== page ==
Those associated with the industry here say they have no option but to import raw silk yarn from China, which is pushing up prices and affecting the business, as silkworms are now far from being adequately available. (Agencies)
"The price of silk fabric is going up year by year due to an increase in the cost of imported yarn from China. The industry is getting affected by this," said Suresh Dewangan, a Kosa silk dealer.
"The government must help us. They should either give some relaxation or provide sufficient quantity of silkworm cocoons to help us produce silk," Dewangan said.
The Kosa silk industry here provides sustenance for at least 10,000 families in the area.
The industry, which has shaped up on the small-scale model, engaging self-help groups and private firms, is also facing a shortage of labour for rearing of silkworms and extracting silk yarn. And, weavers charge at least Rs 2,000 for weaving a 30-metre length of silk cloth from yarn.
According to Central Silk Board data, Indian raw silk imports from China in the three months between April and June, 2013, had touched 859 tons and amounted to Rs 221.27 crore.
In 2012-13, the total quantity of raw silk imported from China stood at 1,040 tonnes and was worth Rs 250.2 crore.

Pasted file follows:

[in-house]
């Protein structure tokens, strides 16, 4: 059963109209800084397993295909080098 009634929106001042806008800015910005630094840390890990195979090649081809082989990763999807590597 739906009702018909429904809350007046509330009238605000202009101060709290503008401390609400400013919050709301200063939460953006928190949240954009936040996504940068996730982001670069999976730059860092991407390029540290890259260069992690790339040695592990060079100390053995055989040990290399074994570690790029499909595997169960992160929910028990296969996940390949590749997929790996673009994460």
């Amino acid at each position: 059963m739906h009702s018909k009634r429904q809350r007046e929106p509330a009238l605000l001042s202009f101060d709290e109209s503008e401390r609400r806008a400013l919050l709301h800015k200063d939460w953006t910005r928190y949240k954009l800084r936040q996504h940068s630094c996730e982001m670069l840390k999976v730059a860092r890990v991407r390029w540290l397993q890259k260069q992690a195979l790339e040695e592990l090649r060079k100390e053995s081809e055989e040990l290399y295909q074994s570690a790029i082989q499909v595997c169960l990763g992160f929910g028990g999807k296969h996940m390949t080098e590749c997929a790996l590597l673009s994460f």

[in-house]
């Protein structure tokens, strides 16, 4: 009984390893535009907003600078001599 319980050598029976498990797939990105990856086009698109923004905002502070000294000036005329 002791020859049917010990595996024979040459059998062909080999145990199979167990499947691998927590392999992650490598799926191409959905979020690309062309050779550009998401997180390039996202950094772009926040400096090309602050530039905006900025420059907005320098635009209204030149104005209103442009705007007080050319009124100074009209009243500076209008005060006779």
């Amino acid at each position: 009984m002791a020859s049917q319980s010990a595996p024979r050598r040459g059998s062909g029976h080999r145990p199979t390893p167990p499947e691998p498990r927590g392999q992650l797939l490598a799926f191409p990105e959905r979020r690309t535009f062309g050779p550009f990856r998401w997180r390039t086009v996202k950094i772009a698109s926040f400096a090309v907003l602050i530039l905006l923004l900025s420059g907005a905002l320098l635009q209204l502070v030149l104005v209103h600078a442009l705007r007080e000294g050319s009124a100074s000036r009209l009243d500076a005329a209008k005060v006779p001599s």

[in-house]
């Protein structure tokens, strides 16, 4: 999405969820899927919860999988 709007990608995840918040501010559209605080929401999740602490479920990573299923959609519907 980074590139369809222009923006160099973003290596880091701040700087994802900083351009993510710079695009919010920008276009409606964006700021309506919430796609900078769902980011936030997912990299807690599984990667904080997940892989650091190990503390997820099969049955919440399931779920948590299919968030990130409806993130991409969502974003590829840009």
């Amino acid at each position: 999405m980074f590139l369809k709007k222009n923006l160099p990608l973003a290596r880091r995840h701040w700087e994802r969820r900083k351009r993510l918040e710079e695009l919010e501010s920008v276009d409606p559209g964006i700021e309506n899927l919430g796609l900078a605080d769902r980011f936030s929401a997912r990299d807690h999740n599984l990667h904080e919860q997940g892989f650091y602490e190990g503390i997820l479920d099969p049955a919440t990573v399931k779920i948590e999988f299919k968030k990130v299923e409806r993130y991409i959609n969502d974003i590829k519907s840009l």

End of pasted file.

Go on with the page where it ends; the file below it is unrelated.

When contacted, the state government's industry department sources said they had taken several measures to support those involved in the production of silk.
"We are providing every support to those involved in silk production. The government has also decided a minimum support price for procurement of cocoons, which yield silk yarn," Champa District Sericulture Officer, SK Patel, said.
The minimum support price varies from Rs 800 to Rs 1,400 depending on the quality of cocoons.
A metre of Kosa silk costs at least Rs 600, although the price may go up by about five to six times depending on the quality of the fabric, Patel said.
Confronted with crises, Kosa silk merchants and weavers are asking the government to recognize the source of their livelihood as an industry and provide all possible support for its sustainability.
"Government will do all to help the industry and provide every possible assistance," said another senior state government officer.
Those associated with the industry here say they have no option but to import raw silk yarn from China, which is pushing up prices and affecting the business, as silkworms are now far from being adequately available.